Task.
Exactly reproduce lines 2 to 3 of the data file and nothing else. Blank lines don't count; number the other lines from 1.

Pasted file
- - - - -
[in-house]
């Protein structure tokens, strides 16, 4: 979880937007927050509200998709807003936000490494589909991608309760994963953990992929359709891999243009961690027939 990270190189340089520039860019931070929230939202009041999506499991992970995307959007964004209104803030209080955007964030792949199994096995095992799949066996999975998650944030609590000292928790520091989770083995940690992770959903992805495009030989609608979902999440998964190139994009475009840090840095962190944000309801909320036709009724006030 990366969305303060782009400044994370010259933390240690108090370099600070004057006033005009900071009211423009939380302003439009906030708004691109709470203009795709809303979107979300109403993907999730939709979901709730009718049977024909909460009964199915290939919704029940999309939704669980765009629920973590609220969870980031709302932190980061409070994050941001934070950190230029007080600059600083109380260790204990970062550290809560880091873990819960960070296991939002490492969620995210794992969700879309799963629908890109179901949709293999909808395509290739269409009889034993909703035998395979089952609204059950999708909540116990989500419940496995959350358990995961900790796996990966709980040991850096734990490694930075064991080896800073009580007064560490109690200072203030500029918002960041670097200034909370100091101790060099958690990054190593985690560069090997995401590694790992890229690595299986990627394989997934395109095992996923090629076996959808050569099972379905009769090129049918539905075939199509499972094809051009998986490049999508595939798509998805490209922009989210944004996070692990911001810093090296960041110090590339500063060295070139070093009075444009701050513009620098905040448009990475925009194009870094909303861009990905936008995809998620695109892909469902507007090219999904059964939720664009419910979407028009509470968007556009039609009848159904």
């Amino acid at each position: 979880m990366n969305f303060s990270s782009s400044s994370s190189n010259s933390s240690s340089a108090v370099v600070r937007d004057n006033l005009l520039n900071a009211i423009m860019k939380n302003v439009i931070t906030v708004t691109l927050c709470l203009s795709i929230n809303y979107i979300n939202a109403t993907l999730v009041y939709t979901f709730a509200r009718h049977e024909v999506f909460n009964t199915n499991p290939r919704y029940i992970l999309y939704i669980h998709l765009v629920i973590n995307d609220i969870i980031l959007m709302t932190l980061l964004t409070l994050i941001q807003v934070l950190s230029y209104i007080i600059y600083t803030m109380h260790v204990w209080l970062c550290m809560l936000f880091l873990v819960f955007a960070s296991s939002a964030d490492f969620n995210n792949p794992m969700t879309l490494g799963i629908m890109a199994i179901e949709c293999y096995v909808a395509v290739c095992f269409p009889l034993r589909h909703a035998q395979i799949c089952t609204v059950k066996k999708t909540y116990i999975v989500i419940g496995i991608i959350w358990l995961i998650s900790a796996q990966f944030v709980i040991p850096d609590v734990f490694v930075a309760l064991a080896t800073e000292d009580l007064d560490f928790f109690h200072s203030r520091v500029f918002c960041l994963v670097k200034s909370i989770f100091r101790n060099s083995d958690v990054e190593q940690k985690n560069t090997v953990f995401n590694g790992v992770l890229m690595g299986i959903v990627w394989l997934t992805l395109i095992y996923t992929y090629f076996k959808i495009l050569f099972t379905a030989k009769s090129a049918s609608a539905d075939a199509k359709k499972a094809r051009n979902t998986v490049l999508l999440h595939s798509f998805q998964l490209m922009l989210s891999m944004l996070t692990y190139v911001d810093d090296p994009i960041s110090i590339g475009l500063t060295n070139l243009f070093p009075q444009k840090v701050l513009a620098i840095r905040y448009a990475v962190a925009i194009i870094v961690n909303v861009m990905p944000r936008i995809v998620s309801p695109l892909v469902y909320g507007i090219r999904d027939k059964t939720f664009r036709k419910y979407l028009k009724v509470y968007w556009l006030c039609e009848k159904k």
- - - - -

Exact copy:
């Protein structure tokens, strides 16, 4: 979880937007927050509200998709807003936000490494589909991608309760994963953990992929359709891999243009961690027939 990270190189340089520039860019931070929230939202009041999506499991992970995307959007964004209104803030209080955007964030792949199994096995095992799949066996999975998650944030609590000292928790520091989770083995940690992770959903992805495009030989609608979902999440998964190139994009475009840090840095962190944000309801909320036709009724006030 990366969305303060782009400044994370010259933390240690108090370099600070004057006033005009900071009211423009939380302003439009906030708004691109709470203009795709809303979107979300109403993907999730939709979901709730009718049977024909909460009964199915290939919704029940999309939704669980765009629920973590609220969870980031709302932190980061409070994050941001934070950190230029007080600059600083109380260790204990970062550290809560880091873990819960960070296991939002490492969620995210794992969700879309799963629908890109179901949709293999909808395509290739269409009889034993909703035998395979089952609204059950999708909540116990989500419940496995959350358990995961900790796996990966709980040991850096734990490694930075064991080896800073009580007064560490109690200072203030500029918002960041670097200034909370100091101790060099958690990054190593985690560069090997995401590694790992890229690595299986990627394989997934395109095992996923090629076996959808050569099972379905009769090129049918539905075939199509499972094809051009998986490049999508595939798509998805490209922009989210944004996070692990911001810093090296960041110090590339500063060295070139070093009075444009701050513009620098905040448009990475925009194009870094909303861009990905936008995809998620695109892909469902507007090219999904059964939720664009419910979407028009509470968007556009039609009848159904």
């Amino acid at each position: 979880m990366n969305f303060s990270s782009s400044s994370s190189n010259s933390s240690s340089a108090v370099v600070r937007d004057n006033l005009l520039n900071a009211i423009m860019k939380n302003v439009i931070t906030v708004t691109l927050c709470l203009s795709i929230n809303y979107i979300n939202a109403t993907l999730v009041y939709t979901f709730a509200r009718h049977e024909v999506f909460n009964t199915n499991p290939r919704y029940i992970l999309y939704i669980h998709l765009v629920i973590n995307d609220i969870i980031l959007m709302t932190l980061l964004t409070l994050i941001q807003v934070l950190s230029y209104i007080i600059y600083t803030m109380h260790v204990w209080l970062c550290m809560l936000f880091l873990v819960f955007a960070s296991s939002a964030d490492f969620n995210n792949p794992m969700t879309l490494g799963i629908m890109a199994i179901e949709c293999y096995v909808a395509v290739c095992f269409p009889l034993r589909h909703a035998q395979i799949c089952t609204v059950k066996k999708t909540y116990i999975v989500i419940g496995i991608i959350w358990l995961i998650s900790a796996q990966f944030v709980i040991p850096d609590v734990f490694v930075a309760l064991a080896t800073e000292d009580l007064d560490f928790f109690h200072s203030r520091v500029f918002c960041l994963v670097k200034s909370i989770f100091r101790n060099s083995d958690v990054e190593q940690k985690n560069t090997v953990f995401n590694g790992v992770l890229m690595g299986i959903v990627w394989l997934t992805l395109i095992y996923t992929y090629f076996k959808i495009l050569f099972t379905a030989k009769s090129a049918s609608a539905d075939a199509k359709k499972a094809r051009n979902t998986v490049l999508l999440h595939s798509f998805q998964l490209m922009l989210s891999m944004l996070t692990y190139v911001d810093d090296p994009i960041s110090i590339g475009l500063t060295n070139l243009f070093p009075q444009k840090v701050l513009a620098i840095r905040y448009a990475v962190a925009i194009i870094v961690n909303v861009m990905p944000r936008i995809v998620s309801p695109l892909v469902y909320g507007i090219r999904d027939k059964t939720f664009r036709k419910y979407l028009k009724v509470y968007w556009l006030c039609e009848k159904k």